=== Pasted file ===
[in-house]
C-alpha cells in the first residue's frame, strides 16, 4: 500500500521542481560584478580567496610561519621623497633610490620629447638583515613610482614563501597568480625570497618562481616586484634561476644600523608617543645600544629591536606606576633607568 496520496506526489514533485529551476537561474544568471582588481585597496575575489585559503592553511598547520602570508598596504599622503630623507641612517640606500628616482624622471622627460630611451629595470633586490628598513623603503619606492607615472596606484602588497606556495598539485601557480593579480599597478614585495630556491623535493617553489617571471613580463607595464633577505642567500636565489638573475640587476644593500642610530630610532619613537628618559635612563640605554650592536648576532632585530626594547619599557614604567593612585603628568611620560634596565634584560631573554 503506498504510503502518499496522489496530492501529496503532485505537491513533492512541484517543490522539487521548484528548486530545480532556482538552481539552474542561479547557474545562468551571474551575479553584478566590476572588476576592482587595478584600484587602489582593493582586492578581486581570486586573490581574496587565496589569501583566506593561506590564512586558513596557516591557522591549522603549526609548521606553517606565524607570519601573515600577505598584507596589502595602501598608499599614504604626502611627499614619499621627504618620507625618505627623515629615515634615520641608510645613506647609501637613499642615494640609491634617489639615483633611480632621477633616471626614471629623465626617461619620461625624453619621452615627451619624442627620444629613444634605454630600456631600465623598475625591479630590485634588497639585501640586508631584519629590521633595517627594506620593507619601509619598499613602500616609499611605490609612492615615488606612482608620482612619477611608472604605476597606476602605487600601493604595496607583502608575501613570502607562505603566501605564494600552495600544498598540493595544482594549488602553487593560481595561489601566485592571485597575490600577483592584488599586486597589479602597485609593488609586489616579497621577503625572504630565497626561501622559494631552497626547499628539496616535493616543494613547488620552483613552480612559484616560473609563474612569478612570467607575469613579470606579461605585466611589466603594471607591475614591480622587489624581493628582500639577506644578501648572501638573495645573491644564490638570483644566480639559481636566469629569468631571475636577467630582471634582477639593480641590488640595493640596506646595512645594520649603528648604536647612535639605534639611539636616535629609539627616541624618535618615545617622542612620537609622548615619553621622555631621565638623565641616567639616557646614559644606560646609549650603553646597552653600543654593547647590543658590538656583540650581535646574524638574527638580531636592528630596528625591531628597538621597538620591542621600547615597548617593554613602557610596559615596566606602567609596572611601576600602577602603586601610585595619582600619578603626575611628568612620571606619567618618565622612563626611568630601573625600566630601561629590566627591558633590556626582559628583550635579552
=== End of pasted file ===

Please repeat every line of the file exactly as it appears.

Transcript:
[in-house]
C-alpha cells in the first residue's frame, strides 16, 4: 500500500521542481560584478580567496610561519621623497633610490620629447638583515613610482614563501597568480625570497618562481616586484634561476644600523608617543645600544629591536606606576633607568 496520496506526489514533485529551476537561474544568471582588481585597496575575489585559503592553511598547520602570508598596504599622503630623507641612517640606500628616482624622471622627460630611451629595470633586490628598513623603503619606492607615472596606484602588497606556495598539485601557480593579480599597478614585495630556491623535493617553489617571471613580463607595464633577505642567500636565489638573475640587476644593500642610530630610532619613537628618559635612563640605554650592536648576532632585530626594547619599557614604567593612585603628568611620560634596565634584560631573554 503506498504510503502518499496522489496530492501529496503532485505537491513533492512541484517543490522539487521548484528548486530545480532556482538552481539552474542561479547557474545562468551571474551575479553584478566590476572588476576592482587595478584600484587602489582593493582586492578581486581570486586573490581574496587565496589569501583566506593561506590564512586558513596557516591557522591549522603549526609548521606553517606565524607570519601573515600577505598584507596589502595602501598608499599614504604626502611627499614619499621627504618620507625618505627623515629615515634615520641608510645613506647609501637613499642615494640609491634617489639615483633611480632621477633616471626614471629623465626617461619620461625624453619621452615627451619624442627620444629613444634605454630600456631600465623598475625591479630590485634588497639585501640586508631584519629590521633595517627594506620593507619601509619598499613602500616609499611605490609612492615615488606612482608620482612619477611608472604605476597606476602605487600601493604595496607583502608575501613570502607562505603566501605564494600552495600544498598540493595544482594549488602553487593560481595561489601566485592571485597575490600577483592584488599586486597589479602597485609593488609586489616579497621577503625572504630565497626561501622559494631552497626547499628539496616535493616543494613547488620552483613552480612559484616560473609563474612569478612570467607575469613579470606579461605585466611589466603594471607591475614591480622587489624581493628582500639577506644578501648572501638573495645573491644564490638570483644566480639559481636566469629569468631571475636577467630582471634582477639593480641590488640595493640596506646595512645594520649603528648604536647612535639605534639611539636616535629609539627616541624618535618615545617622542612620537609622548615619553621622555631621565638623565641616567639616557646614559644606560646609549650603553646597552653600543654593547647590543658590538656583540650581535646574524638574527638580531636592528630596528625591531628597538621597538620591542621600547615597548617593554613602557610596559615596566606602567609596572611601576600602577602603586601610585595619582600619578603626575611628568612620571606619567618618565622612563626611568630601573625600566630601561629590566627591558633590556626582559628583550635579552